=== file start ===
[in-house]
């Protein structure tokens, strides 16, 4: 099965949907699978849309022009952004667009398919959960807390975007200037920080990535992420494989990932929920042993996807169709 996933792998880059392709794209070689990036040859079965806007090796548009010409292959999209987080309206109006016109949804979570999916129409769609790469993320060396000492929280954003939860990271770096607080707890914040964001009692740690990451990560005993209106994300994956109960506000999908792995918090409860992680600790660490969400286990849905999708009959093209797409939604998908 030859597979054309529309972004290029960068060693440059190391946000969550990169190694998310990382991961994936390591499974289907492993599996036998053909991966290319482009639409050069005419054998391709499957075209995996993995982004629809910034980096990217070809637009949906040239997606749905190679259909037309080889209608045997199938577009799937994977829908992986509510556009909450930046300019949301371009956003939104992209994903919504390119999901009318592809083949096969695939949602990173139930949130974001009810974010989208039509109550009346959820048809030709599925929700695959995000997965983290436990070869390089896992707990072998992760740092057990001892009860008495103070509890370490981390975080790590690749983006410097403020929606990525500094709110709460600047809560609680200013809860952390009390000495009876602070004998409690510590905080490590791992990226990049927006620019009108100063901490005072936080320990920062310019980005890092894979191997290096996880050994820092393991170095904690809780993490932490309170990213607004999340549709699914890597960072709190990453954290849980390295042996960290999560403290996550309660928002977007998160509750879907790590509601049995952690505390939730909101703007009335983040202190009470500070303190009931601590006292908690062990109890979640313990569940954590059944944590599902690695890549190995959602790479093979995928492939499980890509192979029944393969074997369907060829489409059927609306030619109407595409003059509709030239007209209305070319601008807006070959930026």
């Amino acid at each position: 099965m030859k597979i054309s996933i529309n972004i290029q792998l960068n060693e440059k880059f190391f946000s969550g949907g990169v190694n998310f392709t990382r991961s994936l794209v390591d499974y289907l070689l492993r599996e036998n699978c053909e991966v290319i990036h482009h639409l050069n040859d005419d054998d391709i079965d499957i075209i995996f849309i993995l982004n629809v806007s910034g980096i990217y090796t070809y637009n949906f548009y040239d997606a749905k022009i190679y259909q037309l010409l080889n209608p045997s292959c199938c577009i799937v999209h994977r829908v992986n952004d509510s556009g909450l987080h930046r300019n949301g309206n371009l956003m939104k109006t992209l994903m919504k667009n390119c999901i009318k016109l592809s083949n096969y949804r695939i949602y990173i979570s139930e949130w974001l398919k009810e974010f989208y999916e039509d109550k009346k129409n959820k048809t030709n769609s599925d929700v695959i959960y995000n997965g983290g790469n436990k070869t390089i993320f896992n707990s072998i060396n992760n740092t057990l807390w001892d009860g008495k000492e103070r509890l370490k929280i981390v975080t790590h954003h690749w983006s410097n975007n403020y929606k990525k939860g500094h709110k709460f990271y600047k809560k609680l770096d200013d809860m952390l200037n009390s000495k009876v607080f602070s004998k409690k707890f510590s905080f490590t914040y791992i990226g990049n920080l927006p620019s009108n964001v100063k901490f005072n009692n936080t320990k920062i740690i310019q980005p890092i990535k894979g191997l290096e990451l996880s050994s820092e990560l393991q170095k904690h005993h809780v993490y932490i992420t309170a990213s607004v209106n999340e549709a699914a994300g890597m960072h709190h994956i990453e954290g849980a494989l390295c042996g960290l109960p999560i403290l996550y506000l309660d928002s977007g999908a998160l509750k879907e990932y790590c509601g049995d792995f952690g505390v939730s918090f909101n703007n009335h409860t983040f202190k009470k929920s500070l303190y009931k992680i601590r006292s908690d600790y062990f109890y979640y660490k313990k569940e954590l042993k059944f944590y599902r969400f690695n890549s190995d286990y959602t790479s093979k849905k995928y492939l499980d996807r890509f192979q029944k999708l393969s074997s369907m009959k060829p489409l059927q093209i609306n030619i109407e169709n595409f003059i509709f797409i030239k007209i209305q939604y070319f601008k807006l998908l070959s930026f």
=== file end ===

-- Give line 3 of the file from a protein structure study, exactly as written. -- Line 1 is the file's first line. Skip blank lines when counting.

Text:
């Amino acid at each position: 099965m030859k597979i054309s996933i529309n972004i290029q792998l960068n060693e440059k880059f190391f946000s969550g949907g990169v190694n998310f392709t990382r991961s994936l794209v390591d499974y289907l070689l492993r599996e036998n699978c053909e991966v290319i990036h482009h639409l050069n040859d005419d054998d391709i079965d499957i075209i995996f849309i993995l982004n629809v806007s910034g980096i990217y090796t070809y637009n949906f548009y040239d997606a749905k022009i190679y259909q037309l010409l080889n209608p045997s292959c199938c577009i799937v999209h994977r829908v992986n952004d509510s556009g909450l987080h930046r300019n949301g309206n371009l956003m939104k109006t992209l994903m919504k667009n390119c999901i009318k016109l592809s083949n096969y949804r695939i949602y990173i979570s139930e949130w974001l398919k009810e974010f989208y999916e039509d109550k009346k129409n959820k048809t030709n769609s599925d929700v695959i959960y995000n997965g983290g790469n436990k070869t390089i993320f896992n707990s072998i060396n992760n740092t057990l807390w001892d009860g008495k000492e103070r509890l370490k929280i981390v975080t790590h954003h690749w983006s410097n975007n403020y929606k990525k939860g500094h709110k709460f990271y600047k809560k609680l770096d200013d809860m952390l200037n009390s000495k009876v607080f602070s004998k409690k707890f510590s905080f490590t914040y791992i990226g990049n920080l927006p620019s009108n964001v100063k901490f005072n009692n936080t320990k920062i740690i310019q980005p890092i990535k894979g191997l290096e990451l996880s050994s820092e990560l393991q170095k904690h005993h809780v993490y932490i992420t309170a990213s607004v209106n999340e549709a699914a994300g890597m960072h709190h994956i990453e954290g849980a494989l390295c042996g960290l109960p999560i403290l996550y506000l309660d928002s977007g999908a998160l509750k879907e990932y790590c509601g049995d792995f952690g505390v939730s918090f909101n703007n009335h409860t983040f202190k009470k929920s500070l303190y009931k992680i601590r006292s908690d600790y062990f109890y979640y660490k313990k569940e954590l042993k059944f944590y599902r969400f690695n890549s190995d286990y959602t790479s093979k849905k995928y492939l499980d996807r890509f192979q029944k999708l393969s074997s369907m009959k060829p489409l059927q093209i609306n030619i109407e169709n595409f003059i509709f797409i030239k007209i209305q939604y070319f601008k807006l998908l070959s930026f």